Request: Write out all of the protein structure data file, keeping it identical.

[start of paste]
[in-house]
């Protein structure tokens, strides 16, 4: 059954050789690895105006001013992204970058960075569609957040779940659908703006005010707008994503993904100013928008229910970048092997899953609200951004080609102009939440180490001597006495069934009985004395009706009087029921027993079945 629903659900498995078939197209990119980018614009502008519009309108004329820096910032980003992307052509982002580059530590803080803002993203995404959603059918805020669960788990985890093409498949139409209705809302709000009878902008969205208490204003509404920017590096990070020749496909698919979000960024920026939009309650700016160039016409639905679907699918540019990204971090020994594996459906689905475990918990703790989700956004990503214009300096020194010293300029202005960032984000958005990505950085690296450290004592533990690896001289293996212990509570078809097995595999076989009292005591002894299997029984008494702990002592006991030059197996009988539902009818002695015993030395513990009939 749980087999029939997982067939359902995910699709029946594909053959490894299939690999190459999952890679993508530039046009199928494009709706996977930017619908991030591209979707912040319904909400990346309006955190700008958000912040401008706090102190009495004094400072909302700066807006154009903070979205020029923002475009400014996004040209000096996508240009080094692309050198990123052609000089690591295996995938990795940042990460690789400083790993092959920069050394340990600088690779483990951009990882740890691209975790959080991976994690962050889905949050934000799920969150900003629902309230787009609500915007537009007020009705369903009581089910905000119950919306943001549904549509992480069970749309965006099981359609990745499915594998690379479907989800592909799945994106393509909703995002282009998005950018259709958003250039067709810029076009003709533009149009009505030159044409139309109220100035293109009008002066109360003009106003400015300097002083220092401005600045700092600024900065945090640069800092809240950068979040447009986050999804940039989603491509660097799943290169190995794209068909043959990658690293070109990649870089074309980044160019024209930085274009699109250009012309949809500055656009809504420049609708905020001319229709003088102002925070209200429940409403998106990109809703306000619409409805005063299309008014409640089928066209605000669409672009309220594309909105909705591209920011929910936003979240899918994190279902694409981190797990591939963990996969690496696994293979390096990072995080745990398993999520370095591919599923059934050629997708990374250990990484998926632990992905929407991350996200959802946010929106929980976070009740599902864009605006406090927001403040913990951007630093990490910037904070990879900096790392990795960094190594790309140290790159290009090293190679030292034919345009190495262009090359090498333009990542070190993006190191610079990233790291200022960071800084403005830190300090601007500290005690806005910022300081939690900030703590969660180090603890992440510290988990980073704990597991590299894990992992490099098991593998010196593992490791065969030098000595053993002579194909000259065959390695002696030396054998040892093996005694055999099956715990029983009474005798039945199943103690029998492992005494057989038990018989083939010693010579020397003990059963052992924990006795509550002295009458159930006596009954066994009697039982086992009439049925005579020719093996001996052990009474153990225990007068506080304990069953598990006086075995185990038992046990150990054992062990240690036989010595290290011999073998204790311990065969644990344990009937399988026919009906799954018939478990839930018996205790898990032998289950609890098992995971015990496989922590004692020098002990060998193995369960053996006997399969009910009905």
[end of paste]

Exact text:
[in-house]
């Protein structure tokens, strides 16, 4: 059954050789690895105006001013992204970058960075569609957040779940659908703006005010707008994503993904100013928008229910970048092997899953609200951004080609102009939440180490001597006495069934009985004395009706009087029921027993079945 629903659900498995078939197209990119980018614009502008519009309108004329820096910032980003992307052509982002580059530590803080803002993203995404959603059918805020669960788990985890093409498949139409209705809302709000009878902008969205208490204003509404920017590096990070020749496909698919979000960024920026939009309650700016160039016409639905679907699918540019990204971090020994594996459906689905475990918990703790989700956004990503214009300096020194010293300029202005960032984000958005990505950085690296450290004592533990690896001289293996212990509570078809097995595999076989009292005591002894299997029984008494702990002592006991030059197996009988539902009818002695015993030395513990009939 749980087999029939997982067939359902995910699709029946594909053959490894299939690999190459999952890679993508530039046009199928494009709706996977930017619908991030591209979707912040319904909400990346309006955190700008958000912040401008706090102190009495004094400072909302700066807006154009903070979205020029923002475009400014996004040209000096996508240009080094692309050198990123052609000089690591295996995938990795940042990460690789400083790993092959920069050394340990600088690779483990951009990882740890691209975790959080991976994690962050889905949050934000799920969150900003629902309230787009609500915007537009007020009705369903009581089910905000119950919306943001549904549509992480069970749309965006099981359609990745499915594998690379479907989800592909799945994106393509909703995002282009998005950018259709958003250039067709810029076009003709533009149009009505030159044409139309109220100035293109009008002066109360003009106003400015300097002083220092401005600045700092600024900065945090640069800092809240950068979040447009986050999804940039989603491509660097799943290169190995794209068909043959990658690293070109990649870089074309980044160019024209930085274009699109250009012309949809500055656009809504420049609708905020001319229709003088102002925070209200429940409403998106990109809703306000619409409805005063299309008014409640089928066209605000669409672009309220594309909105909705591209920011929910936003979240899918994190279902694409981190797990591939963990996969690496696994293979390096990072995080745990398993999520370095591919599923059934050629997708990374250990990484998926632990992905929407991350996200959802946010929106929980976070009740599902864009605006406090927001403040913990951007630093990490910037904070990879900096790392990795960094190594790309140290790159290009090293190679030292034919345009190495262009090359090498333009990542070190993006190191610079990233790291200022960071800084403005830190300090601007500290005690806005910022300081939690900030703590969660180090603890992440510290988990980073704990597991590299894990992992490099098991593998010196593992490791065969030098000595053993002579194909000259065959390695002696030396054998040892093996005694055999099956715990029983009474005798039945199943103690029998492992005494057989038990018989083939010693010579020397003990059963052992924990006795509550002295009458159930006596009954066994009697039982086992009439049925005579020719093996001996052990009474153990225990007068506080304990069953598990006086075995185990038992046990150990054992062990240690036989010595290290011999073998204790311990065969644990344990009937399988026919009906799954018939478990839930018996205790898990032998289950609890098992995971015990496989922590004692020098002990060998193995369960053996006997399969009910009905």